Occasional tables – they’re a weird concept, but given the Victorians’ fondness for decorative items and clutter, it’s not so surprising. When they have a cool inlaid chess board, they’re even better. I’m trying to live by the William Morris ethos (apologies for paraphrasing) of putting nothing in my house that is neither useful, nor beautiful. This circular walnut occasional table is something I believe to be beautiful.

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I picked it up at an auction for £85 (it was valued at £50-£80, so on another day I might have paid less but that’s just the way the cookie crumbles – and anyway, it’s worth it). It has a chessboard inlaid top, turned central column and three knee carved cabriole* supports.

I did some reading before writing this post, and found some interesting bits of information about chess, the Victorians, and parlour games.

  1. Chess certainly predates the Victorian era – it was very popular among the Tudors (1485-1603) but has been played in western Europe since the early Middle Ages. In her writing on Tudor pastimes, Melita Thomas uses the Lewis Chessmen as an example of how far back this particular game goes in the hallways of history. She describes them as “chess pieces of walrus ivory, found on Lewis in 1831, but likely made in Norway in around AD 1150–1200”.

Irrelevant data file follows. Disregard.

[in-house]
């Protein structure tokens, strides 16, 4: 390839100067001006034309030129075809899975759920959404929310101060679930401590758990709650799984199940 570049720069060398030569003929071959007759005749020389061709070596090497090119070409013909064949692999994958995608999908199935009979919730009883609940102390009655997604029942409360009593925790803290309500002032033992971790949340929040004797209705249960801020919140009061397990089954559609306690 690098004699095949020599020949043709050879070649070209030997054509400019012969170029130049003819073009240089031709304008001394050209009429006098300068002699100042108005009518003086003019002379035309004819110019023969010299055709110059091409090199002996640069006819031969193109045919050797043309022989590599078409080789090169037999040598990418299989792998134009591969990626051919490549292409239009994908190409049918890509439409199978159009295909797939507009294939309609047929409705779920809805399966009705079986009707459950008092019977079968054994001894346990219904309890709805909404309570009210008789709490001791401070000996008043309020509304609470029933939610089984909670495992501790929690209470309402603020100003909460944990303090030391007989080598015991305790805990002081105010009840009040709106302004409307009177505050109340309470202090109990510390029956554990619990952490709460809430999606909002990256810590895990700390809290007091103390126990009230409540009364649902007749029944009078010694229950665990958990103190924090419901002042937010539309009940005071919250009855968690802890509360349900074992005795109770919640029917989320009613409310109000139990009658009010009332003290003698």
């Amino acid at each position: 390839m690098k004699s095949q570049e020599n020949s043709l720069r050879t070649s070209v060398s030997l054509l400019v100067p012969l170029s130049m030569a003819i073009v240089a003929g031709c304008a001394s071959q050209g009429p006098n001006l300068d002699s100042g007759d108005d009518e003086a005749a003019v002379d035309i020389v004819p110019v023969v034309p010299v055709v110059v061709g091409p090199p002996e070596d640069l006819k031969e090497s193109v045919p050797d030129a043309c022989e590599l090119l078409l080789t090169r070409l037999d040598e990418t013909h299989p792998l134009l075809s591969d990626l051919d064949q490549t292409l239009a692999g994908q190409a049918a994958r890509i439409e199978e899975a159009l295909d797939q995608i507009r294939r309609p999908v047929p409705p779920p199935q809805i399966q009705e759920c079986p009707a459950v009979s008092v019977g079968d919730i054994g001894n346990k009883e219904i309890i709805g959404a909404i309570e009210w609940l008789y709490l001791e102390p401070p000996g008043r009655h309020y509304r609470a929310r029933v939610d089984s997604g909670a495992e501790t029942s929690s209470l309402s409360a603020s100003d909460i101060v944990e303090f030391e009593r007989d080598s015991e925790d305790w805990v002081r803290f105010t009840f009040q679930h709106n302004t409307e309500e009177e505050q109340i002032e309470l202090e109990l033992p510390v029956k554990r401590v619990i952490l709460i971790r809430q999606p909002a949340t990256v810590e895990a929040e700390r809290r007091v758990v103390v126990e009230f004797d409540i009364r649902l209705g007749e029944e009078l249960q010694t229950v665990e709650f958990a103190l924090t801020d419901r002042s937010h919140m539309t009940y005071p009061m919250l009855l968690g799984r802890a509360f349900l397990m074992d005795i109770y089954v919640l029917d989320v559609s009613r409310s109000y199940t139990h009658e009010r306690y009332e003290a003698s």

2. The Victorians would have played chess, adults and children, but ‘parlour games’ that are specifically associated with this era are more imaginative. We can thank them for Charades and Blind Man’s Buff, for example (I know, right? Didn’t know that until now either!)
  3. Originally, the Queen was a weaker piece, but gained power throughout history (#preach). She has the ability to move vertically, horizontally and diagonally, and can cover any number of squares.

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My occasional table doesn’t have any chess pieces on it at the moment, but I intend to buy some nice ones, and keep them in the drawer for a rainy day (some tables from the Victorian period were fitted with little drawers to keep pieces in).

*Shaped in two curves – the upper arc is convex, while lower is concave. The upper curve bows outward, while the lower curve bows inward. Also a type of movement in ballet. 

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